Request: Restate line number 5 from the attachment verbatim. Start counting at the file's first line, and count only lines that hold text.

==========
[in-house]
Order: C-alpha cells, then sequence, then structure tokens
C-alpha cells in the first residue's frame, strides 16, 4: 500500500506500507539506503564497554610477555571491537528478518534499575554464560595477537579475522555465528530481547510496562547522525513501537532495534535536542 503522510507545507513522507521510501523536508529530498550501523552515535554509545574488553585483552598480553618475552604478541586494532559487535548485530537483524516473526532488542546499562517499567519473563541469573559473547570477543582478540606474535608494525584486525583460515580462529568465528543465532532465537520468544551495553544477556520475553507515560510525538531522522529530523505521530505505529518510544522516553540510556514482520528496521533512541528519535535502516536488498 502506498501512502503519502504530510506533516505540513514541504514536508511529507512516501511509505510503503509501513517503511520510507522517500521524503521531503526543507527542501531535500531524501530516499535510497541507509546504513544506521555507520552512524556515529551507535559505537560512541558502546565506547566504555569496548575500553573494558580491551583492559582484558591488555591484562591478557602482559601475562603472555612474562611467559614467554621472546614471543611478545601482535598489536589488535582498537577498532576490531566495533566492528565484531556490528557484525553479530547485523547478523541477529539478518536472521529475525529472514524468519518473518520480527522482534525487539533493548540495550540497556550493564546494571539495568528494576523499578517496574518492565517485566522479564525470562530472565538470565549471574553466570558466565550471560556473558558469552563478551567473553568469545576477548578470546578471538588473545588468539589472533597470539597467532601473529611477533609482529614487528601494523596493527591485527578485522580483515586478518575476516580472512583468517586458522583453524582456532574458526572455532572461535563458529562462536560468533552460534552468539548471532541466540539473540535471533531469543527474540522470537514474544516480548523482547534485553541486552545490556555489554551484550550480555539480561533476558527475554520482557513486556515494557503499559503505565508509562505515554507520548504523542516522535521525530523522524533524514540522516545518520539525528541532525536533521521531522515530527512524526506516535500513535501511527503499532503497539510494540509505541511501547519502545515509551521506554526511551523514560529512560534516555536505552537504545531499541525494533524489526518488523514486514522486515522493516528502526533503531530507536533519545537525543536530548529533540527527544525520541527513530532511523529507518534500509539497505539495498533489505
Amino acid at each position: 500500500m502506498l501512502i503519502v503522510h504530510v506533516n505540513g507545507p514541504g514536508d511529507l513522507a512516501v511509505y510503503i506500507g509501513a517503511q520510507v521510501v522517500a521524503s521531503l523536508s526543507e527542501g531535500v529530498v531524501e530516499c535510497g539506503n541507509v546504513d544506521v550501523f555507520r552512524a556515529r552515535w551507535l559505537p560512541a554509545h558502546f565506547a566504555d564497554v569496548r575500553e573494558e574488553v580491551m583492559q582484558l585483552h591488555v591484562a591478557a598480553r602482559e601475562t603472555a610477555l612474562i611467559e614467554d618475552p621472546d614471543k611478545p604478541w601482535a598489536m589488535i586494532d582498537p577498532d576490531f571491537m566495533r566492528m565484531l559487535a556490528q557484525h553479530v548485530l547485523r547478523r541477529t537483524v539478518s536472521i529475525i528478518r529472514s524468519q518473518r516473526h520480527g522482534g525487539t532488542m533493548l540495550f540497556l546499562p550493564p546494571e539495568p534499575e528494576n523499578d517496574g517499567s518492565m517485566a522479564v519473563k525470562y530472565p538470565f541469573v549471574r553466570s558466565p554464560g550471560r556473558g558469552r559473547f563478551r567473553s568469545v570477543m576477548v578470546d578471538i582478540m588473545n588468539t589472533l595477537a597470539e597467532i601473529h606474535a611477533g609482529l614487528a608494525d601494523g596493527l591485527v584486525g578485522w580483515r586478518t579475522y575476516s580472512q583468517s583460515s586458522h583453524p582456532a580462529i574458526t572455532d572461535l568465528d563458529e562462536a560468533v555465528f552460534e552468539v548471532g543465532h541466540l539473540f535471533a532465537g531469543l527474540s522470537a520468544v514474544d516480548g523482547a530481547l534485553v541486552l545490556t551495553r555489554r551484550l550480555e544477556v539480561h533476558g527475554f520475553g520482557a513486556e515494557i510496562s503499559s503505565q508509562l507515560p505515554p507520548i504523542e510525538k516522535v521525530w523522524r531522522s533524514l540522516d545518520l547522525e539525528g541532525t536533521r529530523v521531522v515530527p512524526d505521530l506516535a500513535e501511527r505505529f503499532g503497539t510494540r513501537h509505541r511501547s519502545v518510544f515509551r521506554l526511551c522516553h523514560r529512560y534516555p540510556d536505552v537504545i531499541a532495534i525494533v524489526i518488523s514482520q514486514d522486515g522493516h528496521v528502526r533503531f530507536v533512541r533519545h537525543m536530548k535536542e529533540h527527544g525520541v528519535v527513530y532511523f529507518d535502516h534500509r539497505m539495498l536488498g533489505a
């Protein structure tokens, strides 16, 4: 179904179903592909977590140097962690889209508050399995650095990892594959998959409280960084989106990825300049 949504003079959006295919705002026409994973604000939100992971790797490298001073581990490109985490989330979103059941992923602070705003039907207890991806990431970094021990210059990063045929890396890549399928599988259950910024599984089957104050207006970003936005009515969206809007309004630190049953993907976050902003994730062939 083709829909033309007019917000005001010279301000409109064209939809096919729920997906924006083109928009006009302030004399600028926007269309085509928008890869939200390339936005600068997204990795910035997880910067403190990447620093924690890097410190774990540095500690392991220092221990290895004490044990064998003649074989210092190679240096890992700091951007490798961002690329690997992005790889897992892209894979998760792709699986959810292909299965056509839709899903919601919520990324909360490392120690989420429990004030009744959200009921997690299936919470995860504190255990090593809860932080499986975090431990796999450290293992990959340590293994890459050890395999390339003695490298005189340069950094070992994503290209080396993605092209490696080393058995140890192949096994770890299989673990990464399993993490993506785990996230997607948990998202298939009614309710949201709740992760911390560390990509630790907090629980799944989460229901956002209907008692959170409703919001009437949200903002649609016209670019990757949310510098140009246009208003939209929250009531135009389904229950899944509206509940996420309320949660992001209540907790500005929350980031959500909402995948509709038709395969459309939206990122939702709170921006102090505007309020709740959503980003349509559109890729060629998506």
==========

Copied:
């Protein structure tokens, strides 16, 4: 179904179903592909977590140097962690889209508050399995650095990892594959998959409280960084989106990825300049 949504003079959006295919705002026409994973604000939100992971790797490298001073581990490109985490989330979103059941992923602070705003039907207890991806990431970094021990210059990063045929890396890549399928599988259950910024599984089957104050207006970003936005009515969206809007309004630190049953993907976050902003994730062939 083709829909033309007019917000005001010279301000409109064209939809096919729920997906924006083109928009006009302030004399600028926007269309085509928008890869939200390339936005600068997204990795910035997880910067403190990447620093924690890097410190774990540095500690392991220092221990290895004490044990064998003649074989210092190679240096890992700091951007490798961002690329690997992005790889897992892209894979998760792709699986959810292909299965056509839709899903919601919520990324909360490392120690989420429990004030009744959200009921997690299936919470995860504190255990090593809860932080499986975090431990796999450290293992990959340590293994890459050890395999390339003695490298005189340069950094070992994503290209080396993605092209490696080393058995140890192949096994770890299989673990990464399993993490993506785990996230997607948990998202298939009614309710949201709740992760911390560390990509630790907090629980799944989460229901956002209907008692959170409703919001009437949200903002649609016209670019990757949310510098140009246009208003939209929250009531135009389904229950899944509206509940996420309320949660992001209540907790500005929350980031959500909402995948509709038709395969459309939206990122939702709170921006102090505007309020709740959503980003349509559109890729060629998506």